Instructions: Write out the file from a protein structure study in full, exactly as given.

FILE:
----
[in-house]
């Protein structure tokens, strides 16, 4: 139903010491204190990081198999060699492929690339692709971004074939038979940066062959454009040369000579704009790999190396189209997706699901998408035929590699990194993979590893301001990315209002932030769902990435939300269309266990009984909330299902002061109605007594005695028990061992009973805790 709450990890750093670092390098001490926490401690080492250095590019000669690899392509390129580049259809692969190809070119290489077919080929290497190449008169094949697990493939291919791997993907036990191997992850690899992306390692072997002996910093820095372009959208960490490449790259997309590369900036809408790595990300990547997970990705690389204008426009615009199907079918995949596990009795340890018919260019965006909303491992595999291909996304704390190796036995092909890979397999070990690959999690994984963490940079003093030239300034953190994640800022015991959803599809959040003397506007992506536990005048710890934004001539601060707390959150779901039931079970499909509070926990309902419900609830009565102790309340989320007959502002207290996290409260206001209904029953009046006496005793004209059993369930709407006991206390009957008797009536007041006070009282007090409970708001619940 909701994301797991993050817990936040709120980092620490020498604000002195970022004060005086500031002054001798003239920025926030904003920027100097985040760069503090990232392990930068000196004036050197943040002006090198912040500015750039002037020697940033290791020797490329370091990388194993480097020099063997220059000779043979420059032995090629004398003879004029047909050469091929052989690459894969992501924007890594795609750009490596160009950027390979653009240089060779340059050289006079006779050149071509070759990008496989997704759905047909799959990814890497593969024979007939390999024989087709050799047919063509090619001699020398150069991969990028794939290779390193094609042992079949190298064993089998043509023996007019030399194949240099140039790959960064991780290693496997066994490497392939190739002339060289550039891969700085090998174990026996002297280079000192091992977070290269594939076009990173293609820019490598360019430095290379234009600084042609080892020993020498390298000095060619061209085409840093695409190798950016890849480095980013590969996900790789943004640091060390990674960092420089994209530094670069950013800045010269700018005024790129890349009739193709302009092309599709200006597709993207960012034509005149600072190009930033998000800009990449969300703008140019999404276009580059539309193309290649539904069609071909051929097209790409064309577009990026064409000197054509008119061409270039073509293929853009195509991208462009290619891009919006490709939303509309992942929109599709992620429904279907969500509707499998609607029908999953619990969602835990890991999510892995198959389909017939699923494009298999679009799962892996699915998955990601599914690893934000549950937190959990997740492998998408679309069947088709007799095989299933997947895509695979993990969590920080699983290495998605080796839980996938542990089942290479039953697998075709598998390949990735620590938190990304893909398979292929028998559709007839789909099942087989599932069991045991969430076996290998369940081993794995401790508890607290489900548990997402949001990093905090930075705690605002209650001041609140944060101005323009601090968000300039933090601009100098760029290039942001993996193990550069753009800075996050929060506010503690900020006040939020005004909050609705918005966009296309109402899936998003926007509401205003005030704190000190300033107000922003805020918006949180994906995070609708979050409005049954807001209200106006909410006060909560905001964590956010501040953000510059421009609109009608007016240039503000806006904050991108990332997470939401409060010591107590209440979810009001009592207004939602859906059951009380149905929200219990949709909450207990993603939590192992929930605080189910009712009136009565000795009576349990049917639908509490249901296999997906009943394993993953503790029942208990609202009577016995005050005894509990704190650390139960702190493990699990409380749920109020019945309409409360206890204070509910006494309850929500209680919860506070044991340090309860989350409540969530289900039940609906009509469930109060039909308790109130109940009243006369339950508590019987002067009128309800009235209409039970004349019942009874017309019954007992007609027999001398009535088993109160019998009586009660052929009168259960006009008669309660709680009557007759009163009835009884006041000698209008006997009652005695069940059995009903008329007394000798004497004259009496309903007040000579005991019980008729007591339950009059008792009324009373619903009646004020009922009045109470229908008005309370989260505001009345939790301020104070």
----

[in-house]
């Protein structure tokens, strides 16, 4: 139903010491204190990081198999060699492929690339692709971004074939038979940066062959454009040369000579704009790999190396189209997706699901998408035929590699990194993979590893301001990315209002932030769902990435939300269309266990009984909330299902002061109605007594005695028990061992009973805790 709450990890750093670092390098001490926490401690080492250095590019000669690899392509390129580049259809692969190809070119290489077919080929290497190449008169094949697990493939291919791997993907036990191997992850690899992306390692072997002996910093820095372009959208960490490449790259997309590369900036809408790595990300990547997970990705690389204008426009615009199907079918995949596990009795340890018919260019965006909303491992595999291909996304704390190796036995092909890979397999070990690959999690994984963490940079003093030239300034953190994640800022015991959803599809959040003397506007992506536990005048710890934004001539601060707390959150779901039931079970499909509070926990309902419900609830009565102790309340989320007959502002207290996290409260206001209904029953009046006496005793004209059993369930709407006991206390009957008797009536007041006070009282007090409970708001619940 909701994301797991993050817990936040709120980092620490020498604000002195970022004060005086500031002054001798003239920025926030904003920027100097985040760069503090990232392990930068000196004036050197943040002006090198912040500015750039002037020697940033290791020797490329370091990388194993480097020099063997220059000779043979420059032995090629004398003879004029047909050469091929052989690459894969992501924007890594795609750009490596160009950027390979653009240089060779340059050289006079006779050149071509070759990008496989997704759905047909799959990814890497593969024979007939390999024989087709050799047919063509090619001699020398150069991969990028794939290779390193094609042992079949190298064993089998043509023996007019030399194949240099140039790959960064991780290693496997066994490497392939190739002339060289550039891969700085090998174990026996002297280079000192091992977070290269594939076009990173293609820019490598360019430095290379234009600084042609080892020993020498390298000095060619061209085409840093695409190798950016890849480095980013590969996900790789943004640091060390990674960092420089994209530094670069950013800045010269700018005024790129890349009739193709302009092309599709200006597709993207960012034509005149600072190009930033998000800009990449969300703008140019999404276009580059539309193309290649539904069609071909051929097209790409064309577009990026064409000197054509008119061409270039073509293929853009195509991208462009290619891009919006490709939303509309992942929109599709992620429904279907969500509707499998609607029908999953619990969602835990890991999510892995198959389909017939699923494009298999679009799962892996699915998955990601599914690893934000549950937190959990997740492998998408679309069947088709007799095989299933997947895509695979993990969590920080699983290495998605080796839980996938542990089942290479039953697998075709598998390949990735620590938190990304893909398979292929028998559709007839789909099942087989599932069991045991969430076996290998369940081993794995401790508890607290489900548990997402949001990093905090930075705690605002209650001041609140944060101005323009601090968000300039933090601009100098760029290039942001993996193990550069753009800075996050929060506010503690900020006040939020005004909050609705918005966009296309109402899936998003926007509401205003005030704190000190300033107000922003805020918006949180994906995070609708979050409005049954807001209200106006909410006060909560905001964590956010501040953000510059421009609109009608007016240039503000806006904050991108990332997470939401409060010591107590209440979810009001009592207004939602859906059951009380149905929200219990949709909450207990993603939590192992929930605080189910009712009136009565000795009576349990049917639908509490249901296999997906009943394993993953503790029942208990609202009577016995005050005894509990704190650390139960702190493990699990409380749920109020019945309409409360206890204070509910006494309850929500209680919860506070044991340090309860989350409540969530289900039940609906009509469930109060039909308790109130109940009243006369339950508590019987002067009128309800009235209409039970004349019942009874017309019954007992007609027999001398009535088993109160019998009586009660052929009168259960006009008669309660709680009557007759009163009835009884006041000698209008006997009652005695069940059995009903008329007394000798004497004259009496309903007040000579005991019980008729007591339950009059008792009324009373619903009646004020009922009045109470229908008005309370989260505001009345939790301020104070």